- Beyond an adaptation of the digital competence of the overall citizen, given that the digital competence is not equivalent to the Digital Teaching Competence, this model suggests a set of own dimensions for this professional profile.
- In this effort to define the professional features, this model clearly integrates the pedagogical variable as an unequivocal feature of the Digital Teaching Competence. This aspect can be appreciated in areas 2, 3, 4 and 5.
- The model offers a complete framework including areas and levels, able to guide in a consistent way both the study and the development of digital competence.
- Since there is the possibility of replicating this framework in different educational scenarios as in various countries of the European Union, the possibility of unifying the analysis language is broadened by assuming it as a common framework.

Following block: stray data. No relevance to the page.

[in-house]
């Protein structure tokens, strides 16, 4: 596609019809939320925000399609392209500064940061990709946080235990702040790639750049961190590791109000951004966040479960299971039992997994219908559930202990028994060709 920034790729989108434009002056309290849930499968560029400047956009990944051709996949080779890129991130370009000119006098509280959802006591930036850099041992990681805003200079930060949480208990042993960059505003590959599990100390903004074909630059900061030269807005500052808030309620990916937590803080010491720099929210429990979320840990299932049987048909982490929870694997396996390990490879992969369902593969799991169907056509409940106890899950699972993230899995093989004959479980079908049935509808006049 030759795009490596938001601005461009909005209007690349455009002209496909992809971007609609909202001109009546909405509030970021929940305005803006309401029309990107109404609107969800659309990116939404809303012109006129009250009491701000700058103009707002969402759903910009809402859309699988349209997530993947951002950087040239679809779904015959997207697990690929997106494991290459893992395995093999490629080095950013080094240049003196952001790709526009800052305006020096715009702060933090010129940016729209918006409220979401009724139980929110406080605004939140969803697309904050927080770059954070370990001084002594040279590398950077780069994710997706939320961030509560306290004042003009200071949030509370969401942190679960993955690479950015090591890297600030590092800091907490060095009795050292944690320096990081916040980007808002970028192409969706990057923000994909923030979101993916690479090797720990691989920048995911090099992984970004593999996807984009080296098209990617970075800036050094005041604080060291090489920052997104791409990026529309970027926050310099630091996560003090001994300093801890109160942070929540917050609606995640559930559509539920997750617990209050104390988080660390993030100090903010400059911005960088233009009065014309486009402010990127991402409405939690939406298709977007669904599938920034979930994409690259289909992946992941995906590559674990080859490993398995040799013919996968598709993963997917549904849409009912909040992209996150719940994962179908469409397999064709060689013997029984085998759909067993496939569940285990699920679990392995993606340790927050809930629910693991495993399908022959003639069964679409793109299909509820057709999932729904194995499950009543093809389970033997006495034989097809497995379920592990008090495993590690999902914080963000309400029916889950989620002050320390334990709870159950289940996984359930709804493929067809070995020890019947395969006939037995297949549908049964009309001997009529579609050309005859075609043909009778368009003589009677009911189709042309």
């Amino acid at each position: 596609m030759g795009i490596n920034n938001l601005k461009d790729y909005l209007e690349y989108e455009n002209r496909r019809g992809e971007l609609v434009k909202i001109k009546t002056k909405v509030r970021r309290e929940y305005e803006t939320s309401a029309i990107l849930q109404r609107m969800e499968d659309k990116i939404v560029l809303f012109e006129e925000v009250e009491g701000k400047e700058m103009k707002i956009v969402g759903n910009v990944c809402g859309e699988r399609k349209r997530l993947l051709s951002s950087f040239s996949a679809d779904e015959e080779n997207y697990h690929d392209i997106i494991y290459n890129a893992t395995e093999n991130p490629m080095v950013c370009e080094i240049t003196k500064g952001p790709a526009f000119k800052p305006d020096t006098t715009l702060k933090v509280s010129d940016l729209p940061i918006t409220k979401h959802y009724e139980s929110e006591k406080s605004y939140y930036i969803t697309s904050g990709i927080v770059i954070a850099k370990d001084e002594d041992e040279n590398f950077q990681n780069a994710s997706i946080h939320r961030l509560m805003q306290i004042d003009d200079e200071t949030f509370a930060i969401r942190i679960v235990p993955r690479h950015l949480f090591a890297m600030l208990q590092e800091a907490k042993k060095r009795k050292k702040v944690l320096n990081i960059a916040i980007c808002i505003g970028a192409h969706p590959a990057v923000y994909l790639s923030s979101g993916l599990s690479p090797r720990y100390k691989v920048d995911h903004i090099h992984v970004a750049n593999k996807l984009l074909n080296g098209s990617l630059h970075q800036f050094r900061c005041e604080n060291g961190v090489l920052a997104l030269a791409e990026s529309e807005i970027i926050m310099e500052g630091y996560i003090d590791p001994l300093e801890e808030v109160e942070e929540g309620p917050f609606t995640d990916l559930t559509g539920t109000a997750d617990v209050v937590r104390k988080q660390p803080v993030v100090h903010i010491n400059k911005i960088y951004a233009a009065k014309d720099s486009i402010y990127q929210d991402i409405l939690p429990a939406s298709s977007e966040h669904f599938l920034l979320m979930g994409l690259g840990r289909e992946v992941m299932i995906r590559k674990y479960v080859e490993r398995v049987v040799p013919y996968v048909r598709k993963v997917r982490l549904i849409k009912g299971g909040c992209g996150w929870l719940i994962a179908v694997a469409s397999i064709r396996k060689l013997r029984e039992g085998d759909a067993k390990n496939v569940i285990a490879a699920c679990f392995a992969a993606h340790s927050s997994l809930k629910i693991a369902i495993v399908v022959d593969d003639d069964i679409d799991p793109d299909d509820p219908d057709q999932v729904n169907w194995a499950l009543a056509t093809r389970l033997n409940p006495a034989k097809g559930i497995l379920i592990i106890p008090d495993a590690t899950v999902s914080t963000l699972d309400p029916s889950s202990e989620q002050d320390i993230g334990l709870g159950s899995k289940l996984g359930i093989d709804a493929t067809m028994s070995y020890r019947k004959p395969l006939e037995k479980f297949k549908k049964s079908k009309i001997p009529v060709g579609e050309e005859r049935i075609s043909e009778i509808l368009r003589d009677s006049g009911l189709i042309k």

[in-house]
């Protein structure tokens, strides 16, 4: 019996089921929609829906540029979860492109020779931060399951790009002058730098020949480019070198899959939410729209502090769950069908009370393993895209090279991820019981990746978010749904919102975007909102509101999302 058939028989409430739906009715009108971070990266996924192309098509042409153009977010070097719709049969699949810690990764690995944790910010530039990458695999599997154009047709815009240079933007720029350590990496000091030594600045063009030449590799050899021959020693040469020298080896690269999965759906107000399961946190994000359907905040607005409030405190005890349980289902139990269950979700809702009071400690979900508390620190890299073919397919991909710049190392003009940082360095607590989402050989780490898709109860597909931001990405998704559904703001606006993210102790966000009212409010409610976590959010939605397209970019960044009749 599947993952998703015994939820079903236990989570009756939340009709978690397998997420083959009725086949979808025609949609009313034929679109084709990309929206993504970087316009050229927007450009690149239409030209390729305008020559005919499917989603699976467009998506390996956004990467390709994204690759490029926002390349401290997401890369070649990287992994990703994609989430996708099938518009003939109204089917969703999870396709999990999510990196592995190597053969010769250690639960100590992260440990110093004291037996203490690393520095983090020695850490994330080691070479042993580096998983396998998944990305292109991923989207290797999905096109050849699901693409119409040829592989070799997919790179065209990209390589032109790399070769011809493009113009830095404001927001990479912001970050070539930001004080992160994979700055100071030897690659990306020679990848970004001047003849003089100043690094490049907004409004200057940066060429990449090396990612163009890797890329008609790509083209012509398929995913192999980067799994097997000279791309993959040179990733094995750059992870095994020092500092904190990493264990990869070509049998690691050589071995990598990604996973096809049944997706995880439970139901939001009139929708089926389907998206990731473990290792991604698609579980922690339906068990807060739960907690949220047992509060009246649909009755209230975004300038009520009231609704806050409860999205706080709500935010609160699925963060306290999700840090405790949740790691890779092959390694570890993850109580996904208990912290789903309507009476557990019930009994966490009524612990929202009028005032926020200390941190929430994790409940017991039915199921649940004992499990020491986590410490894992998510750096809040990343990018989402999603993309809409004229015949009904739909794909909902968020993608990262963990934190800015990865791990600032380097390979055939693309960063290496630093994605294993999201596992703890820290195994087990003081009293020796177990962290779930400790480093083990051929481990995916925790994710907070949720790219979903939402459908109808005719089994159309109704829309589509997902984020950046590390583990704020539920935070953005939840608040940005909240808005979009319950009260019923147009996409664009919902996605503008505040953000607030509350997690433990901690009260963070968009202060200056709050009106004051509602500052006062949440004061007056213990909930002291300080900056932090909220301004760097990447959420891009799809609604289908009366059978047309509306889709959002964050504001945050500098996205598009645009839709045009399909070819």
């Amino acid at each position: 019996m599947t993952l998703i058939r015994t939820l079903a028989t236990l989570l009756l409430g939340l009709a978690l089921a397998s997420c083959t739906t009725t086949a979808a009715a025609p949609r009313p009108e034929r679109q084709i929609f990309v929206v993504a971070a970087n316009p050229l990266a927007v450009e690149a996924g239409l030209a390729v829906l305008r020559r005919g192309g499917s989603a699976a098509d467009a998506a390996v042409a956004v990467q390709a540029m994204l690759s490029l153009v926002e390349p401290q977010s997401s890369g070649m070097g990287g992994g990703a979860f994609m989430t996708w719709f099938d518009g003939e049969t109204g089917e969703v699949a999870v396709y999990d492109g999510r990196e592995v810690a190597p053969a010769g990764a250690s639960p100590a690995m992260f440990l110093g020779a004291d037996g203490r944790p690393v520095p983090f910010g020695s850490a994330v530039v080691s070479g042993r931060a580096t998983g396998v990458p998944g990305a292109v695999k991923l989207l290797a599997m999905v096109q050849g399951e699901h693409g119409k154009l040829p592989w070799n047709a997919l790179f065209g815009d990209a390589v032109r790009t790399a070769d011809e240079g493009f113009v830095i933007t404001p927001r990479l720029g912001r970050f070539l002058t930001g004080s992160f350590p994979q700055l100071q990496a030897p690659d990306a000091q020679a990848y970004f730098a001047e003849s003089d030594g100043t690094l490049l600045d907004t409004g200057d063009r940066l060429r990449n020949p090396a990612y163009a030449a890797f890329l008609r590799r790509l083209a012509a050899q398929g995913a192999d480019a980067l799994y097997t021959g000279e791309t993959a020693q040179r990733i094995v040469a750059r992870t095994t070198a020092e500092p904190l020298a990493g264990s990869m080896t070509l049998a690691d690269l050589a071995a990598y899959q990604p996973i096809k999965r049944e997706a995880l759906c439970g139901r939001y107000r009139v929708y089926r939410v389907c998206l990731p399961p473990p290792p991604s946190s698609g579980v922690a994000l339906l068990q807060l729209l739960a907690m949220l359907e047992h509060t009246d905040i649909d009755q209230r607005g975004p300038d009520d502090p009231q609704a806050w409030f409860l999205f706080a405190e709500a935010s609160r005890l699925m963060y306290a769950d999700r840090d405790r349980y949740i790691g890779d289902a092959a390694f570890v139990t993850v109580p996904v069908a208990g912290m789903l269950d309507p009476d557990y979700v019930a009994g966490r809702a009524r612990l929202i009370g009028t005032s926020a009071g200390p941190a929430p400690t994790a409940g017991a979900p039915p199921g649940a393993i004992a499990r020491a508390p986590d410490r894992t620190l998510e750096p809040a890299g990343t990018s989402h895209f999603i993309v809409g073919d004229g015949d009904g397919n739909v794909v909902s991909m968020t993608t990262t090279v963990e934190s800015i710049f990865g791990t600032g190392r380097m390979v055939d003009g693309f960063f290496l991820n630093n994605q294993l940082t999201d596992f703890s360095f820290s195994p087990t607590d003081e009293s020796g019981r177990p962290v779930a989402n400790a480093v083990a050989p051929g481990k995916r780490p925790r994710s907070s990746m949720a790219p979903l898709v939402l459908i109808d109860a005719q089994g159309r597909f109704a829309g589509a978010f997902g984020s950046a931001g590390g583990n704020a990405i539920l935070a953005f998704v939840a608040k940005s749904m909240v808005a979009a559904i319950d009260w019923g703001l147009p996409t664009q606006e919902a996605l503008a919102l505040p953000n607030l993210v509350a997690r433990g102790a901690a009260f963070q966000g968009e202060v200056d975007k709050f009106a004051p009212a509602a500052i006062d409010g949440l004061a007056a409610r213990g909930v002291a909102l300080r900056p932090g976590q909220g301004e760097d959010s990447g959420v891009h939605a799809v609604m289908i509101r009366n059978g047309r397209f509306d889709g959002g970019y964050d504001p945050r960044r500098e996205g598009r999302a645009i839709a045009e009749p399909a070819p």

- At an operational level, it is also valid for research, since this model comes to offer a series of specific indicators that allow those interested to evaluate this competence, as well as to validate and improve it.
In our research we have tried to cover all six areas through our interviews with teachers in different VET occupational domains, even though the cornerstone for your analysis in order to improve VET teachers’ digital competence is focused upon the relation between the pedagogical approach, the digital resource and assessment, a rather concrete, indivisible, articulated and significative core.